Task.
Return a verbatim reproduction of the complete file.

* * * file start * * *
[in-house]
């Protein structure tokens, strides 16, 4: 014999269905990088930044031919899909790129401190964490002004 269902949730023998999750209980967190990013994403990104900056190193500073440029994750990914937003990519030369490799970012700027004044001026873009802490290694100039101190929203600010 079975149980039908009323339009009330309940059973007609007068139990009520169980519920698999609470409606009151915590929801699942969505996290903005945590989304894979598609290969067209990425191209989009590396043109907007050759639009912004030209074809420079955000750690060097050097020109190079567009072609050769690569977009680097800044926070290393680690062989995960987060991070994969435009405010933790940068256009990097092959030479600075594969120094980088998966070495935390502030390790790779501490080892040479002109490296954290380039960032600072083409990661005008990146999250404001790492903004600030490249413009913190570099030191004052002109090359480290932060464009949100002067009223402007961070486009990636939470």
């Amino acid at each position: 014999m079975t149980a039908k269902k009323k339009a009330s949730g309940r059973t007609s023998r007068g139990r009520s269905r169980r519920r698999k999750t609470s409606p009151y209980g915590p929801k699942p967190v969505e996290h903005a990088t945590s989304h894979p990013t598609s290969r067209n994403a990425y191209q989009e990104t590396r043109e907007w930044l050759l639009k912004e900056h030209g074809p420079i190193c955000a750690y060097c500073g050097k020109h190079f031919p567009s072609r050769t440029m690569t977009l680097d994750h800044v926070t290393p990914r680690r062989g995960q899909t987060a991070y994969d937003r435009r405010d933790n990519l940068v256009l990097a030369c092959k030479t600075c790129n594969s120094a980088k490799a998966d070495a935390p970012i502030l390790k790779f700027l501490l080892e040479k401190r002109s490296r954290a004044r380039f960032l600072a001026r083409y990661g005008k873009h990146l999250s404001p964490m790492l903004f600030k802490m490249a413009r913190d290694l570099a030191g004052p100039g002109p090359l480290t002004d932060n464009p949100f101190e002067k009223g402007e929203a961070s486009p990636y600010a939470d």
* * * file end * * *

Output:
[in-house]
């Protein structure tokens, strides 16, 4: 014999269905990088930044031919899909790129401190964490002004 269902949730023998999750209980967190990013994403990104900056190193500073440029994750990914937003990519030369490799970012700027004044001026873009802490290694100039101190929203600010 079975149980039908009323339009009330309940059973007609007068139990009520169980519920698999609470409606009151915590929801699942969505996290903005945590989304894979598609290969067209990425191209989009590396043109907007050759639009912004030209074809420079955000750690060097050097020109190079567009072609050769690569977009680097800044926070290393680690062989995960987060991070994969435009405010933790940068256009990097092959030479600075594969120094980088998966070495935390502030390790790779501490080892040479002109490296954290380039960032600072083409990661005008990146999250404001790492903004600030490249413009913190570099030191004052002109090359480290932060464009949100002067009223402007961070486009990636939470």
């Amino acid at each position: 014999m079975t149980a039908k269902k009323k339009a009330s949730g309940r059973t007609s023998r007068g139990r009520s269905r169980r519920r698999k999750t609470s409606p009151y209980g915590p929801k699942p967190v969505e996290h903005a990088t945590s989304h894979p990013t598609s290969r067209n994403a990425y191209q989009e990104t590396r043109e907007w930044l050759l639009k912004e900056h030209g074809p420079i190193c955000a750690y060097c500073g050097k020109h190079f031919p567009s072609r050769t440029m690569t977009l680097d994750h800044v926070t290393p990914r680690r062989g995960q899909t987060a991070y994969d937003r435009r405010d933790n990519l940068v256009l990097a030369c092959k030479t600075c790129n594969s120094a980088k490799a998966d070495a935390p970012i502030l390790k790779f700027l501490l080892e040479k401190r002109s490296r954290a004044r380039f960032l600072a001026r083409y990661g005008k873009h990146l999250s404001p964490m790492l903004f600030k802490m490249a413009r913190d290694l570099a030191g004052p100039g002109p090359l480290t002004d932060n464009p949100f101190e002067k009223g402007e929203a961070s486009p990636y600010a939470d």